In the heart of Mysuru, where art and culture have been passed down for centuries, Arun Yogiraj, at 38 years old, represents the modern face of this tradition. His latest masterpiece is a 51-inch black stone statue of Ram Lalla, showcasing his talent and carrying forward a legacy of sculpting that spans five generations.
Born into a family with a sculpting legacy that spans five generations in Mysuru, his father, Yogiraj, and his grandfather, Basavanna Shilpi, were skilled sculptors patronized by the King of Mysore. Despite this rich heritage, Arun initially pursued an MBA, reflecting the changing aspirations of a new generation.
However, it became apparent that his true aptitude lay not in boardroom decisions but in the art of carving and sculpting. His early adolescence saw a strong inclination for the craft, and in 2008, he took the bold decision to leave behind his brief corporate life and fully immerse himself in sculpting. It was a decision that would define the trajectory of his career and establish him as a master craftsman.
The recent spotlight on Yogiraj comes from his exceptional creation – a 51-inch black stone statue of Ram Lalla. The statue, meticulously carved out of Krishna Shila from Bujjegoudanapura village in HD Kote in Mysuru district, stands as a testament to Yogiraj’s dedication. Chosen by the Shri Ram Janmabhoomi Teerth Kshetra Trust, this masterpiece is set to be consecrated on January 22, with Prime Minister Narendra Modi presiding over the ceremony.
For Yogiraj, the consecration of Ram Lalla symbolizes the culmination of a heritage that runs deep. His family’s legacy, initially nurtured by the King of Mysore, has been instrumental in shaping the cultural nerve center of Karnataka for generations. The intricate details of the Ram Lalla statue, carved from Krishna Shila, hold the essence of Yogiraj’s vision – a smiling, benevolent, courageous five-year-old holding the golden bow and arrow.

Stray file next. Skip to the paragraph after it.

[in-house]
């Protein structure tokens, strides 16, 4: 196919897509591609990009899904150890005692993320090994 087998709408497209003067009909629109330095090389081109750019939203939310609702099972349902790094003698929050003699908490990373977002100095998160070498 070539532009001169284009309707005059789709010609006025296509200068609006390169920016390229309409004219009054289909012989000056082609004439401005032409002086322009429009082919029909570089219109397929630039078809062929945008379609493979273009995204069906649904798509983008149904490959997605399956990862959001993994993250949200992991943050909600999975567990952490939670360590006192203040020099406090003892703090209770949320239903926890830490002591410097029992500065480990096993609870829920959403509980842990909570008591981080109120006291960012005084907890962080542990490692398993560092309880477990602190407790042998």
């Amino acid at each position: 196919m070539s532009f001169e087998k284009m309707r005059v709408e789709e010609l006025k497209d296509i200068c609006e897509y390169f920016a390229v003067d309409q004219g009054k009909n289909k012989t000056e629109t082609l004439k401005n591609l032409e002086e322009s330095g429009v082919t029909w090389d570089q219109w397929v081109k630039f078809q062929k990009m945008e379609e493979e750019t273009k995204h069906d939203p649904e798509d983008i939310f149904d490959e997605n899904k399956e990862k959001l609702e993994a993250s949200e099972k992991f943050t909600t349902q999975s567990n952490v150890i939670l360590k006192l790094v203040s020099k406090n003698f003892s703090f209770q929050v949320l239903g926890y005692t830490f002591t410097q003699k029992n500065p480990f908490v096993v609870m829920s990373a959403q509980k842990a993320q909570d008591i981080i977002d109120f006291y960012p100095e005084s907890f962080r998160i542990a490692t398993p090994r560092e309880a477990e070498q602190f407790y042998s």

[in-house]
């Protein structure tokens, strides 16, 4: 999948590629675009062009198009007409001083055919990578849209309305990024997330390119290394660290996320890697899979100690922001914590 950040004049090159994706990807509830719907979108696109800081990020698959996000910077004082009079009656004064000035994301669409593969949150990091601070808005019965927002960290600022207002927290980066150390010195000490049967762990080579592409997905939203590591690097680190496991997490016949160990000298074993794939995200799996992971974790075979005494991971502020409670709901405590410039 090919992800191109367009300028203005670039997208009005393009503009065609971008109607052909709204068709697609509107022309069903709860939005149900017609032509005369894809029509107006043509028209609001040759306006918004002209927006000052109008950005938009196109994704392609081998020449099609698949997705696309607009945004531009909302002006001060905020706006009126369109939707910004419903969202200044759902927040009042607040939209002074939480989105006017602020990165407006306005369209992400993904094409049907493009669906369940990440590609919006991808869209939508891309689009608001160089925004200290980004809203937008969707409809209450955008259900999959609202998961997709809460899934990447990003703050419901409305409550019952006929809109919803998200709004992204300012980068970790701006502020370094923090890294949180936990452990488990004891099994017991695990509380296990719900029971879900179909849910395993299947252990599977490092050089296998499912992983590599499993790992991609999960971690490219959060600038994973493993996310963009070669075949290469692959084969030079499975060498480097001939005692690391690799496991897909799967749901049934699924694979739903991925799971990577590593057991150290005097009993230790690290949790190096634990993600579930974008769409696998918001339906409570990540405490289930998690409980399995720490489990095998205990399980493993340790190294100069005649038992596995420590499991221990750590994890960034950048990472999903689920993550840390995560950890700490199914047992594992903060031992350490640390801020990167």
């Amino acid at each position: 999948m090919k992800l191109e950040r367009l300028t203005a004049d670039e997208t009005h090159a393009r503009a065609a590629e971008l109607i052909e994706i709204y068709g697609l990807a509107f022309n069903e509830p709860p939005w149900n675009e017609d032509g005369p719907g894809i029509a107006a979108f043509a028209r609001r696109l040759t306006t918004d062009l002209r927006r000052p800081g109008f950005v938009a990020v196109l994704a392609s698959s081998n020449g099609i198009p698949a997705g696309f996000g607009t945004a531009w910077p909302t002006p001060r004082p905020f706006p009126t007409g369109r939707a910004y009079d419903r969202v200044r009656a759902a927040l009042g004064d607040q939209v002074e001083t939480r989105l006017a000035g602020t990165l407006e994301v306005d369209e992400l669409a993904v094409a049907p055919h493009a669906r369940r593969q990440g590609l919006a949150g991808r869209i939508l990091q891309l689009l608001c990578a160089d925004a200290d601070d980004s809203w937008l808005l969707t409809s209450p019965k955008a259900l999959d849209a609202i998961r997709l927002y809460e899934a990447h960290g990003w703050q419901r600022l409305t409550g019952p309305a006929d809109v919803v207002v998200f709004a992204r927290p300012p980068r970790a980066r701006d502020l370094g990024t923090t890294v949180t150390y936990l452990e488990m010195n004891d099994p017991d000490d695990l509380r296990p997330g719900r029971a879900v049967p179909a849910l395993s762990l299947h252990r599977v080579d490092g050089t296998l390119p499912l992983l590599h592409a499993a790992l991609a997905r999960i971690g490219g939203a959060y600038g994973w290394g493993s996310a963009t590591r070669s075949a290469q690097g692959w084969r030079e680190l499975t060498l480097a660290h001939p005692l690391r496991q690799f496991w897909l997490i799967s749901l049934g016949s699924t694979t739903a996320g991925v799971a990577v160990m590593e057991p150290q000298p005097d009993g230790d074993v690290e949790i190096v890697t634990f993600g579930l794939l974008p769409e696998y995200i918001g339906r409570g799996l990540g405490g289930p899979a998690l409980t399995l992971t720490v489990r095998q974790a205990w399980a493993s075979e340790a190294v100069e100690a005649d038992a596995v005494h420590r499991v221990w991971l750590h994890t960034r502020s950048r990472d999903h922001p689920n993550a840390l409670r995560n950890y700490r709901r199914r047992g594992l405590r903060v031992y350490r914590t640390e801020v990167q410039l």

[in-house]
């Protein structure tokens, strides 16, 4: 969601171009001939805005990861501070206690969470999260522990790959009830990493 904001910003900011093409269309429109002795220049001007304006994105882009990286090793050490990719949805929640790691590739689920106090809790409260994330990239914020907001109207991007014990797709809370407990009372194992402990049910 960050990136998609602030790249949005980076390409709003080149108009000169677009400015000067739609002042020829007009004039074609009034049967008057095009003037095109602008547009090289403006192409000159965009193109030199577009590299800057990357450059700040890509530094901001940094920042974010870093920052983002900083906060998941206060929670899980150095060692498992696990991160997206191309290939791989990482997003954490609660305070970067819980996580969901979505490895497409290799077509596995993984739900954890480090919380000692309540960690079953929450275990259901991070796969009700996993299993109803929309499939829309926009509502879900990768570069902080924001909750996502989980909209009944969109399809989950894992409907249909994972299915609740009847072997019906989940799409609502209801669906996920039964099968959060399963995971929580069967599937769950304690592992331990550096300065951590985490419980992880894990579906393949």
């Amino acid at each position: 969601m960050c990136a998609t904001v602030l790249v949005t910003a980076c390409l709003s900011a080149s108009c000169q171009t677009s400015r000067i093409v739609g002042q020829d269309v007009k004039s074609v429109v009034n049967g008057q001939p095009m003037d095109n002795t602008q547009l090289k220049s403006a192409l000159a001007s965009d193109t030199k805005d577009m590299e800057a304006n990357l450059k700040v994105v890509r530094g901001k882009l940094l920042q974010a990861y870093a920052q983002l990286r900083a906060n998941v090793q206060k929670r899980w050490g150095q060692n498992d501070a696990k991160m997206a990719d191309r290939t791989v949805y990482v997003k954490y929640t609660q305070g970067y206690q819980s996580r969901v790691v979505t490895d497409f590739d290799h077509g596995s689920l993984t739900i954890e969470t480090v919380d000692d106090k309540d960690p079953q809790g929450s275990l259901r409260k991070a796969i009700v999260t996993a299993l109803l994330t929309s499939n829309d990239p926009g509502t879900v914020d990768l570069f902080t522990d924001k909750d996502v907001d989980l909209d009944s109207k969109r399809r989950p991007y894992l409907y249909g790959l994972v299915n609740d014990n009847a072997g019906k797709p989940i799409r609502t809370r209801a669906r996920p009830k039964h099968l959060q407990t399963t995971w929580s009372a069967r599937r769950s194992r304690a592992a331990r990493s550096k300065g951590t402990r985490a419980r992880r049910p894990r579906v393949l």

Yogiraj’s artistic prowess extends beyond the Ram Lalla statue. Noteworthy works include a 28-feet statue of Subhash Chandra Bose in monolithic black granite, installed behind the India Gate in September 2022. This particular creation garnered appreciation from Prime Minister Modi, a recognition that ultimately led the Ram Temple Trust to approach Yogiraj for the monumental task of carving the Ram Lalla idol.
His diverse portfolio boasts a 12-feet tall statue of Adi Shankaracharya in Kedarnath, a 21-feet Hanuman statue at Chunchanakatte in Mysuru district, a 15-feet Dr. BR Ambedkar statue, and a white amritashila statue of Swami Ramakrishna Paramahamsa in Mysuru. Additionally, he crafted a 14.5-feet white amritashila statue of the then king of Mysore, Jayachamarajendra Wodeyar.
Sculpting the Ram Lalla idol was not without its challenges. According to Yogiraj’s mother, her son underwent a six-month-long vanavasa (exile), away from home, to carve the idol that would now be recognized for time immemorial. The dedication to his craft reached new heights when he suffered an eye injury during the carving process, requiring an eye operation to overcome. Today, the culmination of these efforts is evident in the installation of the idol at the temple.
Despite the growing fame and recognition, Yogiraj remains grounded. In his own words, “If people like the idol and are happy, it would be my biggest reward.” It is this humility that defines Yogiraj’s approach to his craft – a commitment to creating art that resonates with the people.
In conclusion, Arun Yogiraj’s journey from an MBA graduate to a masterful sculptor is a story of passion, dedication, and the seamless integration of tradition into contemporary artistic expression. His legacy, deeply rooted in the cultural heritage of Mysuru, endures through the artistry of Ram Lalla and a body of work that spans iconic figures and deities.